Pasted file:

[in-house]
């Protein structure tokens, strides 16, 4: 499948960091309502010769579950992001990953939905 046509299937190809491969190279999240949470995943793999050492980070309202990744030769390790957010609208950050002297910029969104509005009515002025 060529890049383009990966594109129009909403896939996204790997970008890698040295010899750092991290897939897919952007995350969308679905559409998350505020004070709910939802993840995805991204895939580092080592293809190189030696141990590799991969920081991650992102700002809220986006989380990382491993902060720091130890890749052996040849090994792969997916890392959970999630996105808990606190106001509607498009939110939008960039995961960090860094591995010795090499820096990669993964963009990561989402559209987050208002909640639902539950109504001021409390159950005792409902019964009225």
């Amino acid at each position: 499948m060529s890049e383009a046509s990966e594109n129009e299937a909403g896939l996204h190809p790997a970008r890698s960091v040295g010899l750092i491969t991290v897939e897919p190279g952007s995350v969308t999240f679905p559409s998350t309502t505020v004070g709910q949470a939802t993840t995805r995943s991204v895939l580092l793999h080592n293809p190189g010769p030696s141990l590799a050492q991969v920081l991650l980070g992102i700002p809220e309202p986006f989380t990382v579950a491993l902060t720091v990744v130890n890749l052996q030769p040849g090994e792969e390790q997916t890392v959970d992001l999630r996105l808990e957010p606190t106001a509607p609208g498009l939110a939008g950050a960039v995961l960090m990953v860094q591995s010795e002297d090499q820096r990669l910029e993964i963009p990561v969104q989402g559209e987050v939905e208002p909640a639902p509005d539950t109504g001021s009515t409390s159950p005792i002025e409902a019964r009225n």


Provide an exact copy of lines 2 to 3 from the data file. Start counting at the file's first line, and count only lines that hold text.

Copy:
């Protein structure tokens, strides 16, 4: 499948960091309502010769579950992001990953939905 046509299937190809491969190279999240949470995943793999050492980070309202990744030769390790957010609208950050002297910029969104509005009515002025 060529890049383009990966594109129009909403896939996204790997970008890698040295010899750092991290897939897919952007995350969308679905559409998350505020004070709910939802993840995805991204895939580092080592293809190189030696141990590799991969920081991650992102700002809220986006989380990382491993902060720091130890890749052996040849090994792969997916890392959970999630996105808990606190106001509607498009939110939008960039995961960090860094591995010795090499820096990669993964963009990561989402559209987050208002909640639902539950109504001021409390159950005792409902019964009225």
């Amino acid at each position: 499948m060529s890049e383009a046509s990966e594109n129009e299937a909403g896939l996204h190809p790997a970008r890698s960091v040295g010899l750092i491969t991290v897939e897919p190279g952007s995350v969308t999240f679905p559409s998350t309502t505020v004070g709910q949470a939802t993840t995805r995943s991204v895939l580092l793999h080592n293809p190189g010769p030696s141990l590799a050492q991969v920081l991650l980070g992102i700002p809220e309202p986006f989380t990382v579950a491993l902060t720091v990744v130890n890749l052996q030769p040849g090994e792969e390790q997916t890392v959970d992001l999630r996105l808990e957010p606190t106001a509607p609208g498009l939110a939008g950050a960039v995961l960090m990953v860094q591995s010795e002297d090499q820096r990669l910029e993964i963009p990561v969104q989402g559209e987050v939905e208002p909640a639902p509005d539950t109504g001021s009515t409390s159950p005792i002025e409902a019964r009225n």